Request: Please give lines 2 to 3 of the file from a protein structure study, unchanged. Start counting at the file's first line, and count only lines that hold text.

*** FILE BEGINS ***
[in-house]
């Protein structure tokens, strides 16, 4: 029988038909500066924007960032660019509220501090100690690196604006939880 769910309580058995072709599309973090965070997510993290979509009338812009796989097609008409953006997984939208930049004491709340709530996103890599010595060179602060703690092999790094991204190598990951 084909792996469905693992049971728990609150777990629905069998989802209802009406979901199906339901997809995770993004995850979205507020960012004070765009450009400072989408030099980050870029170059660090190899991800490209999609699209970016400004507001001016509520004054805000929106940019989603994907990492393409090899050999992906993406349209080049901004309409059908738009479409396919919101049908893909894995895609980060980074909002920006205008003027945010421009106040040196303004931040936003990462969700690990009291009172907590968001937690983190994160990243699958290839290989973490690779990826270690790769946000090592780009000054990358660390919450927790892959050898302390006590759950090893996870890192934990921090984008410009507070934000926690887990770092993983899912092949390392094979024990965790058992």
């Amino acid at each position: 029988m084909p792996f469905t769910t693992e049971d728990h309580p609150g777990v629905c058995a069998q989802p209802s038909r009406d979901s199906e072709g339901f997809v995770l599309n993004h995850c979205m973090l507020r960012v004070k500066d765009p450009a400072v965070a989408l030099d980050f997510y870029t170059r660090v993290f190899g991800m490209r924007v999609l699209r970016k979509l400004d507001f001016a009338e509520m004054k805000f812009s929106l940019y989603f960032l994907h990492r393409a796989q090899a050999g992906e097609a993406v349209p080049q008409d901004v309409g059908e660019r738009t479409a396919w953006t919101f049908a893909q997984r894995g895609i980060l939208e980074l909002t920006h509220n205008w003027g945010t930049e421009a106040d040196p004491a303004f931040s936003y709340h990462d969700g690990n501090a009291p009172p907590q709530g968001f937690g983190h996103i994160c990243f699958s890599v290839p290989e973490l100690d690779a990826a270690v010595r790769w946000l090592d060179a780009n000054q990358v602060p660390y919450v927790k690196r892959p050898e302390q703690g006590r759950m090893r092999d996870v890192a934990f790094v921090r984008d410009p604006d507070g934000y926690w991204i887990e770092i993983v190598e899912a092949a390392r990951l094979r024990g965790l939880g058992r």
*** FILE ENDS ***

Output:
């Protein structure tokens, strides 16, 4: 029988038909500066924007960032660019509220501090100690690196604006939880 769910309580058995072709599309973090965070997510993290979509009338812009796989097609008409953006997984939208930049004491709340709530996103890599010595060179602060703690092999790094991204190598990951 084909792996469905693992049971728990609150777990629905069998989802209802009406979901199906339901997809995770993004995850979205507020960012004070765009450009400072989408030099980050870029170059660090190899991800490209999609699209970016400004507001001016509520004054805000929106940019989603994907990492393409090899050999992906993406349209080049901004309409059908738009479409396919919101049908893909894995895609980060980074909002920006205008003027945010421009106040040196303004931040936003990462969700690990009291009172907590968001937690983190994160990243699958290839290989973490690779990826270690790769946000090592780009000054990358660390919450927790892959050898302390006590759950090893996870890192934990921090984008410009507070934000926690887990770092993983899912092949390392094979024990965790058992």
């Amino acid at each position: 029988m084909p792996f469905t769910t693992e049971d728990h309580p609150g777990v629905c058995a069998q989802p209802s038909r009406d979901s199906e072709g339901f997809v995770l599309n993004h995850c979205m973090l507020r960012v004070k500066d765009p450009a400072v965070a989408l030099d980050f997510y870029t170059r660090v993290f190899g991800m490209r924007v999609l699209r970016k979509l400004d507001f001016a009338e509520m004054k805000f812009s929106l940019y989603f960032l994907h990492r393409a796989q090899a050999g992906e097609a993406v349209p080049q008409d901004v309409g059908e660019r738009t479409a396919w953006t919101f049908a893909q997984r894995g895609i980060l939208e980074l909002t920006h509220n205008w003027g945010t930049e421009a106040d040196p004491a303004f931040s936003y709340h990462d969700g690990n501090a009291p009172p907590q709530g968001f937690g983190h996103i994160c990243f699958s890599v290839p290989e973490l100690d690779a990826a270690v010595r790769w946000l090592d060179a780009n000054q990358v602060p660390y919450v927790k690196r892959p050898e302390q703690g006590r759950m090893r092999d996870v890192a934990f790094v921090r984008d410009p604006d507070g934000y926690w991204i887990e770092i993983v190598e899912a092949a390392r990951l094979r024990g965790l939880g058992r």